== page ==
National Teen Driver Safety Week
October 22nd, 2020|
According to the National Highway Traffic Safety Administration (NHTSA), motor vehicle accidents are the leading cause of death for teenagers (15- to 18-year-olds) in the U.S. Shockingly, about half of all teens will be involved in a car accident before they graduate high school. Needless to say, teen driving accidents and fatalities continue to be a major safety concern on our roadways.
That is why this week, October 18-24, is National Teen Driver Safety Week. For National Teen Driver Safety Week, the NHTSA encourages parents to speak to their teens about safe driving habits and the various risk factors that can contribute to teen driving fatalities.
Continue reading to learn more about the issue of teen driving accidents, and how you can help prevent them.
Teen Driving Crash Statistics
The NHTSA gathered several statistics on teen driving accidents in 2016 that help shed light on the issue of teen driving safety:
- Over 2,082 teen drivers of passenger vehicles were involved in fatal motor vehicle crashes
- Nearly 20 percent of teen drivers involved in fatal accidents were drinking and driving
- Distracted driving was a factor in 10 percent of fatal crashes involving a teen driver
- There were 2,288 traffic fatalities in accidents involving teen drivers
These are just a few of the sobering figures that make National Teen Driver Safety Week necessary. Sadly, the fatality rates in teen driving accidents have remained steady in recent years. In 2018, approximately 2,121 people were killed in accidents involving a teen driver.
Why are Teen Driving Accidents So Common?
Several risk factors make teen driving crashes common. Overall, inexperience behind the wheel can make teen drivers more likely to become distracted while driving.. Texting and driving are especially dangerous, and according to the NHTSA, texting while driving increases the risk of a motor vehicle crash by 23 times.
Teenagers often travel with their friends and other passengers in the car, which makes them more likely to engage in risky behaviors while driving. Teens are also less likely to wear a seat belt while driving or riding as a passenger. According to an NHTSA study, 58 percent of passengers killed in teen driving crashes were not wearing a seat belt at the time of the collision.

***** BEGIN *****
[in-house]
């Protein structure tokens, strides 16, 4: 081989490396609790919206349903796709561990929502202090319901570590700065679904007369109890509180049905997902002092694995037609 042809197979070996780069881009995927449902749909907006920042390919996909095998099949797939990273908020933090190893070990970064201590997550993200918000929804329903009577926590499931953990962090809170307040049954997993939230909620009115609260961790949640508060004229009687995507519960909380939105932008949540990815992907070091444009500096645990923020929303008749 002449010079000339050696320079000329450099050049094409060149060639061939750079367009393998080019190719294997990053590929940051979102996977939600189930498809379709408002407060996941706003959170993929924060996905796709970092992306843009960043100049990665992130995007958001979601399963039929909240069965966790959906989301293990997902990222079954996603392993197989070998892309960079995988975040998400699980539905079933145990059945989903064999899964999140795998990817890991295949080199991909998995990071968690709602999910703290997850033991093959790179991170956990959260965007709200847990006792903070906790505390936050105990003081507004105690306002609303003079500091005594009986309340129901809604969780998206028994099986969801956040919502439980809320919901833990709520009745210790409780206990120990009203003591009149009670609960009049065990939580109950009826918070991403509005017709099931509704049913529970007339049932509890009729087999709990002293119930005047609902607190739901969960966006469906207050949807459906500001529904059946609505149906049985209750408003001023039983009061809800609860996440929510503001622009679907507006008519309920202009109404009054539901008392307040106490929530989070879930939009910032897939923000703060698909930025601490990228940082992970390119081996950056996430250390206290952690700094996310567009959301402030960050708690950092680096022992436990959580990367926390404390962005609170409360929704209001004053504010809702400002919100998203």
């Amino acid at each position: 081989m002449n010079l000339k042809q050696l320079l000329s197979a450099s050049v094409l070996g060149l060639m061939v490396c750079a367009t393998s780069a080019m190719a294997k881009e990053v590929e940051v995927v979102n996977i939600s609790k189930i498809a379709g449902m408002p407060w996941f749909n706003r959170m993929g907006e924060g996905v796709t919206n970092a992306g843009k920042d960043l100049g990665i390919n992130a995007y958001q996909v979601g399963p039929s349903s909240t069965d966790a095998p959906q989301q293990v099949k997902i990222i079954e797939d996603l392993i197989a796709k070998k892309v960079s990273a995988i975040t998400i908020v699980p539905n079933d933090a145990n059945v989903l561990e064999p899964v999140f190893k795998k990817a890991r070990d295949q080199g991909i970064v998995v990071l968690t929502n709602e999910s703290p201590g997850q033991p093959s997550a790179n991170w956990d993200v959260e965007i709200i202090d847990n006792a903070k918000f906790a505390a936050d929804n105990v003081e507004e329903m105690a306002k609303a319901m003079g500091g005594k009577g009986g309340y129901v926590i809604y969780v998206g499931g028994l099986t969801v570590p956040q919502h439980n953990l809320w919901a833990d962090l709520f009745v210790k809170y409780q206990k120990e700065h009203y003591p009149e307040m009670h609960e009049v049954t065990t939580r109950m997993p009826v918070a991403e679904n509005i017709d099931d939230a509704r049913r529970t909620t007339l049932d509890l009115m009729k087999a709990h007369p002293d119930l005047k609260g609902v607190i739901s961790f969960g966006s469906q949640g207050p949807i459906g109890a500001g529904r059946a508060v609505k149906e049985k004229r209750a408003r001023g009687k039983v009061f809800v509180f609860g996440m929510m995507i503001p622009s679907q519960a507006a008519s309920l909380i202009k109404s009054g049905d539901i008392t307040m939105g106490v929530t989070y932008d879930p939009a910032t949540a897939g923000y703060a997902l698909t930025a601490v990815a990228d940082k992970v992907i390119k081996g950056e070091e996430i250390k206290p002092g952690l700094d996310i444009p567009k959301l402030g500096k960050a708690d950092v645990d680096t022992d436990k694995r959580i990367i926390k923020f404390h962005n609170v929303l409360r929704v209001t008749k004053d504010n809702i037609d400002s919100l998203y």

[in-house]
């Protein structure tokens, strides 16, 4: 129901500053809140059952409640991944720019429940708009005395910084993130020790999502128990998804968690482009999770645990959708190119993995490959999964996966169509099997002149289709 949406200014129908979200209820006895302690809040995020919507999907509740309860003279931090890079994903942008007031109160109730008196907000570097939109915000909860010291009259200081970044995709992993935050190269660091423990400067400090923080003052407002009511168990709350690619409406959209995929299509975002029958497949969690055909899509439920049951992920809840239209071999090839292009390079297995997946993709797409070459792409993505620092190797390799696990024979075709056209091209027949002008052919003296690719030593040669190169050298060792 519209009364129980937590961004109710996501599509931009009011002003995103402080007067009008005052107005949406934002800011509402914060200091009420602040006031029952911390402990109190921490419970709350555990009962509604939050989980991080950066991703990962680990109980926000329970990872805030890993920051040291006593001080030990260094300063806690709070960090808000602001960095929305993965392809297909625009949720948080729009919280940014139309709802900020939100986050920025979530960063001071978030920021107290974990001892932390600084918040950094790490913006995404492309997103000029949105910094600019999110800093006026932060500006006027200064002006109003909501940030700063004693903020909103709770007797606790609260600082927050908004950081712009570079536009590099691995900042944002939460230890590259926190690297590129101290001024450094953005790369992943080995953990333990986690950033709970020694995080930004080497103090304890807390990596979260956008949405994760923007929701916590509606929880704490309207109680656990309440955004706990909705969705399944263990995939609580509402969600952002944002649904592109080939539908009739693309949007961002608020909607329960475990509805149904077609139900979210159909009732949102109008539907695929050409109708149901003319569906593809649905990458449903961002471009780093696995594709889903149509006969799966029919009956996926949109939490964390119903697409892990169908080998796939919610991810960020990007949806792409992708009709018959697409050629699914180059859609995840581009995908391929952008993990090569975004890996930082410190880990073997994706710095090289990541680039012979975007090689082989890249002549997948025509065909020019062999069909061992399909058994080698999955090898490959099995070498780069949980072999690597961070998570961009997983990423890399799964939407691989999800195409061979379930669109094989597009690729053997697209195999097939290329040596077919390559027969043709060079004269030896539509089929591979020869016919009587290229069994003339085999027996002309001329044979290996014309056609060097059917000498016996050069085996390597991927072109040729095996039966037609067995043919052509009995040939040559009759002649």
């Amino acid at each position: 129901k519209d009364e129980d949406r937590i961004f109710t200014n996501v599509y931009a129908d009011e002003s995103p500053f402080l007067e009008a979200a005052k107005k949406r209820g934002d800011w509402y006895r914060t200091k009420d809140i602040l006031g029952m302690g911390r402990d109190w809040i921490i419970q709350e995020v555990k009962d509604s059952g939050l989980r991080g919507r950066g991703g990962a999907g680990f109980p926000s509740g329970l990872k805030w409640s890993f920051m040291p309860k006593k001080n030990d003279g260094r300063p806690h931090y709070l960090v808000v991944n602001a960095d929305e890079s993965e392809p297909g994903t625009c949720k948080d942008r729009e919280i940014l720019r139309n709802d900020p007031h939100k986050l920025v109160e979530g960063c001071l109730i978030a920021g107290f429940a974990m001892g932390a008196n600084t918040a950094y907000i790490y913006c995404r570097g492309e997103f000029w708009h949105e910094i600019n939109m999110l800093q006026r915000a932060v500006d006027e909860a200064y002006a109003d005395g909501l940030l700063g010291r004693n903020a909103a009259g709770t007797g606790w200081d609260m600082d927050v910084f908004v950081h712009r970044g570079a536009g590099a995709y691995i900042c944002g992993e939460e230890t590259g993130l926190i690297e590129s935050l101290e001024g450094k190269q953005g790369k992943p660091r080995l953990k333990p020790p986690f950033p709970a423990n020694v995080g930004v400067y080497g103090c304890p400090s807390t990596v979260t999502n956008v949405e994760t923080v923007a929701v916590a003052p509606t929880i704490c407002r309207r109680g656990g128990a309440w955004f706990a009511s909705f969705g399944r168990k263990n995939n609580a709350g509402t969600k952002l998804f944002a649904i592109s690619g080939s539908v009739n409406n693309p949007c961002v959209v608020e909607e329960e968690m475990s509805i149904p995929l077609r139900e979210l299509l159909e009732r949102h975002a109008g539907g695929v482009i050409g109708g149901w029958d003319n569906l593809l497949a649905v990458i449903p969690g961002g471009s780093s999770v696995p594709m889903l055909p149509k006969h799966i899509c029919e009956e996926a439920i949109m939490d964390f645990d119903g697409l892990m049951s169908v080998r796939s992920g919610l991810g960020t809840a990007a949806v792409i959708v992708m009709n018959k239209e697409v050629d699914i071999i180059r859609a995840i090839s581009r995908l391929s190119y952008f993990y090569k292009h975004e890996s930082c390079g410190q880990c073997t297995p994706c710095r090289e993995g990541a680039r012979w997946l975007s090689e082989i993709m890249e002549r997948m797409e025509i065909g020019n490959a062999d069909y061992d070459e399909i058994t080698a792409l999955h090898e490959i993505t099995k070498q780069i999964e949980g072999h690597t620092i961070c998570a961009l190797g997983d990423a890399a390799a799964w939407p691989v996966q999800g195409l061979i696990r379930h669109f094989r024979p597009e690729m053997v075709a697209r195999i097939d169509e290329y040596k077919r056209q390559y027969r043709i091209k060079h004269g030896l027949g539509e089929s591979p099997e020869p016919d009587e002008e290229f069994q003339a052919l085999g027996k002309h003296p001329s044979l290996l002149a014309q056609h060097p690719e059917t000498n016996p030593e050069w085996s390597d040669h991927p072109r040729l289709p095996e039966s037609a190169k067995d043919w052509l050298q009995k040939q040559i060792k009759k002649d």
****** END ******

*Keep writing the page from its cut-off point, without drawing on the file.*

Speeding is also a major cause behind teen driving wrecks. The NHTSA reports that speeding was a factor in 32 percent of fatal accidents involving teens in the driver seat.
Teen Driving and Alcohol Use
Drunk driving can be a serious problem for teenagers on the road. According to the Centers for Disease Control and Prevention, 15 percent of teen drivers (16-20 years old) involved in fatal motor vehicle collisions had a blood alcohol content (BAC) of .08 percent or higher—the legal limit in the majority of states. Other substances, including illicit and/or prescription drugs, can also impair a driver, resulting in a potentially deadly outcome. Since underage drinking is illegal, to begin with, teens who drive while impaired may also face legal consequences, including fines or suspension of their license.
How Parents Can Help Prevent Teen Driving Crashes
A common denominator among the causes of teen driving accidents is that they are mostly preventable. The NHTSA has developed a comprehensive guide for parents so they can discuss the importance of safe driving with their kids who are starting to drive. Some of these tips include:
- Learn about your state’s laws: Every state has graduate driver licensing (GDL) laws for beginner drivers. These laws place certain restrictions on teen drivers to help them obtain driving experience before they receive full driving privileges.
- Create “ground rules” for your teen driver: In addition to GDL laws, parents can also set their own rules for their teen drivers, such as limiting drive time hours, or limiting the number of passengers in the vehicle. The NHTSA also suggests suspending teen driving privileges if certain rules are broken.
- Set a good example behind the wheel: In every area of safe driving, parents can set a good example when driving with their teen in the car or by helping them learn to drive. Wearing a seat belt and staying off electronic devices when behind the wheel are just a few ways to practice safe driving.
- Talk about the dangers of unsafe driving: The NHTSA also recommends that parents talk to teens about hazards, such as drinking and driving and failing to buckle up. Not only is drinking under the age of 21 illegal, but it can also have fatal consequences. Likewise, not wearing a seat belt can increase the risk of serious injury and death in the event of a car crash.
- Discuss the legal consequences of unsafe driving: Many actions that lead to teen car crashes also have adult consequences, including using alcohol or drugs or breaking traffic laws. Discussing these consequences with your teen driver may help encourage safe driving.
Hurt in a Teen Driving Crash?
If you or someone you love has been injured in a teen driving-related accident, contact William Mattar today. Our car accident attorneys can help you file a claim for compensation and get your life back on track after a serious crash. Schedule a free case consultation today by completing our online form, or calling our legal team at (844) 444-4444 today.